lutions and catastrophes, the traces of which are 
exhibited by its crust : And if we have recourse to 
the constant external forces with which we are as 
yet acquainted, we shall have no greater success. 

Constant Astronomical Causes. 

The pole of the earth moves in a circle around 
the pole of the ecliptic, and its axis is more or less 
inclined to the plane of the ecliptic ; but these two 
motions, the causes of which are now ascertained, 
are much too limited for the production of effects 
like those whose magnitude we have just been 
stating. At any rate, their excessive slowness 
would render them altogether inadequate to ac- 
count for catastrophes which, as we have shewn, 
must have been sudden. 

The same reasoning applies to all other slow 
motions which have been conceived as causes of 
the revolutions in question, chosen doubtless in 
the hope that their existence could not be de- 
nied, because it might always be easy to hold out 
that their very slowness rendered them impercep- 
tible. But whether they be true or not is of lit- 
tle importance, for they explain nothing, as no 
cause acting slowly could have produced sudden 

Admitting that there has been a gradual dimi- 
nution of the waters ; that the sea has transport- 
ed solid matters in all directions ; that the tern- 


perature of the globe is either diminishing or in- 
creasing ; none of these causes could have over- 
turned our strata; enveloped in ice large ani- 
mals, with their flesh and skin ; laid dry marine 
testacea, the shells of which are, at the present 
day, as well preserved as if they had been drawn 
up alive from the sea ; and, lastly, destroyed nu-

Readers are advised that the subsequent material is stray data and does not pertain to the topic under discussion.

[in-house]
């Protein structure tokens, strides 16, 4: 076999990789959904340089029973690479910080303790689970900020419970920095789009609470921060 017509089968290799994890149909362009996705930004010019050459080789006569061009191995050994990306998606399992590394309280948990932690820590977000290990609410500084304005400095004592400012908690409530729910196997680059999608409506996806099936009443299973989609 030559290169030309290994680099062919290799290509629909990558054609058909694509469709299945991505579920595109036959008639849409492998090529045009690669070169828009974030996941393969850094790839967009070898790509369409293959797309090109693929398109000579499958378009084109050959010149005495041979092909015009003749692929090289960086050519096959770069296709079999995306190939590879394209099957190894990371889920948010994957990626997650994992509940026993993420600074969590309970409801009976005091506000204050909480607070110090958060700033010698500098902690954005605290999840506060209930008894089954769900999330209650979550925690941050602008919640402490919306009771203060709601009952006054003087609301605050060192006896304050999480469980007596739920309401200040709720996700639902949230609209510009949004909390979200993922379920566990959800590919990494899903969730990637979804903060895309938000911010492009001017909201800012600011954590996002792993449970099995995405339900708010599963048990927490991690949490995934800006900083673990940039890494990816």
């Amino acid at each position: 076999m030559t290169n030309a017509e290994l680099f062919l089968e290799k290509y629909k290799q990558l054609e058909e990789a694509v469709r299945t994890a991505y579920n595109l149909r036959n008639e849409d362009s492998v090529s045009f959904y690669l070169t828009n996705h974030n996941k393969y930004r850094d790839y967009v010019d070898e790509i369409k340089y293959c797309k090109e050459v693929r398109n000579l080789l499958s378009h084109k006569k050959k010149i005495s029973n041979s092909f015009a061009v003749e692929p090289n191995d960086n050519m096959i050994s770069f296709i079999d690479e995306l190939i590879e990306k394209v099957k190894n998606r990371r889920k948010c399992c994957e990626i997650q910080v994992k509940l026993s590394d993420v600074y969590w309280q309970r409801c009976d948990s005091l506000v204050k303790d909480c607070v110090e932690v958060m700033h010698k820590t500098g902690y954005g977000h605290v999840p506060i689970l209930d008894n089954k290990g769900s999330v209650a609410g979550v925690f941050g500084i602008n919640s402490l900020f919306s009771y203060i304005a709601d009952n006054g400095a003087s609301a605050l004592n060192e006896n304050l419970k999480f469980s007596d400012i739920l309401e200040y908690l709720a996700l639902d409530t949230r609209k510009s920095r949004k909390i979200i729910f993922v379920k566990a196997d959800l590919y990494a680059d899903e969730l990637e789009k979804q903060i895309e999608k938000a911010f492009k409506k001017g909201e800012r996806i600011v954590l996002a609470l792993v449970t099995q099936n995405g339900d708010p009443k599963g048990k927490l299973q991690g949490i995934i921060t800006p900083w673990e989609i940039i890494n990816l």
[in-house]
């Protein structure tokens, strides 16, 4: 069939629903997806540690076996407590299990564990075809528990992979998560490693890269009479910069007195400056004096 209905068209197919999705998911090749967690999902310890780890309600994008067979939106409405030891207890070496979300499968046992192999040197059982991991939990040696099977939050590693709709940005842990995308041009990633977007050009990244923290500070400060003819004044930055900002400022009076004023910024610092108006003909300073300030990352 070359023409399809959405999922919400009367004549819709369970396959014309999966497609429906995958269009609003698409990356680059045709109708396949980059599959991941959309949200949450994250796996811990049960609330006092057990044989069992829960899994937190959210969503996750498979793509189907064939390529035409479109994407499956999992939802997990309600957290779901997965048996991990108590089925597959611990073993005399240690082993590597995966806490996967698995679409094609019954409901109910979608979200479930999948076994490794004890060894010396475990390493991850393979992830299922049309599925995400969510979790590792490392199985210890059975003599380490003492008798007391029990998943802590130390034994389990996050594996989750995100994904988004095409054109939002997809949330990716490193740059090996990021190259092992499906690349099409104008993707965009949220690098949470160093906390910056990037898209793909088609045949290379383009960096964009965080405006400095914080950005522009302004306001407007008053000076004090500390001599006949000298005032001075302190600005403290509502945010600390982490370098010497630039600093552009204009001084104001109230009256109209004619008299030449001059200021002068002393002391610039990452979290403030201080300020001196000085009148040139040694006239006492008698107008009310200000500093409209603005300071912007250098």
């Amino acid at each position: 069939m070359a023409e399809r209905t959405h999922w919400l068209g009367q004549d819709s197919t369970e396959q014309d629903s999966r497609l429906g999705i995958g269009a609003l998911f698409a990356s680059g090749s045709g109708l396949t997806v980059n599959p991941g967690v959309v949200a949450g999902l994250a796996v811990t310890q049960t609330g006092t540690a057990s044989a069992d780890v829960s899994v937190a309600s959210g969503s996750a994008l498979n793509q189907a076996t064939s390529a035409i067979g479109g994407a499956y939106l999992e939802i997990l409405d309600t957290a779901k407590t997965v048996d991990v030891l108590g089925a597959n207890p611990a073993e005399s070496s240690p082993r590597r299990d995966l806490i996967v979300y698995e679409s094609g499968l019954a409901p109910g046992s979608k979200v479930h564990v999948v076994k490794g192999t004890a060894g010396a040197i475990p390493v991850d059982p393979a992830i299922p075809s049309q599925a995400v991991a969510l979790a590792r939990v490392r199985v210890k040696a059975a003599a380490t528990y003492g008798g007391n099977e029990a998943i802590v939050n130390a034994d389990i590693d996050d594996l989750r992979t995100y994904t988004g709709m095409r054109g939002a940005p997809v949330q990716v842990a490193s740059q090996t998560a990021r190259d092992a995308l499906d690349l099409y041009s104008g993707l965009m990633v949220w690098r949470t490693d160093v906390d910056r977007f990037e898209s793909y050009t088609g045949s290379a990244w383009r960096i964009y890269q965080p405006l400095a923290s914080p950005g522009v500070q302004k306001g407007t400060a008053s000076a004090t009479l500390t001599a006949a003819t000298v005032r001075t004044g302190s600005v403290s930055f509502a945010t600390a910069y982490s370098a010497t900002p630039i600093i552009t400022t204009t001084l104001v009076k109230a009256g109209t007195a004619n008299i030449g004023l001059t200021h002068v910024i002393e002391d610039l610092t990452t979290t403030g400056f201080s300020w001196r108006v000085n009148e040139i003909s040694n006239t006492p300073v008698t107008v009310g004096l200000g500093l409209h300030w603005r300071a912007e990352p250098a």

merous species, and even entire genera. 

These considerations have struck most natura- 
lists ; and among those who have endeavoured to 
explain the present state of the globe, hardly any 
one has attributed it entirely to the agency of slow 
causes, still less to causes operating under our 
eyes. The necessity to which they are thus re- 
duced, of seeking for causes different from those 
which we see acting at the present day, is the very 
circumstance that has forced them to make so 
many extraordinary suppositions, and to lose 
themselves in so many erroneous and contradic- 
tory speculations, that the very name of their 
science, as I have elsewhere remarked, has long 
been a subject of ridicule to prejudiced persons, 
who have only looked to the systems which it has 
been the means of hatching, and have forgotten 
the extensive and important series of authentic 
facts which it has brought to light #. 

* When I formerly mentioned this circumstance of the 
science of geology having become ridiculous, I only expressed 
a fact, to the truth of which every day bears witness ; but in 


Older Systems of Geologists. 

During a long time, two events or epochs only, 
the Creation and the Deluge, were admitted as 
comprehending the changes which have been ope-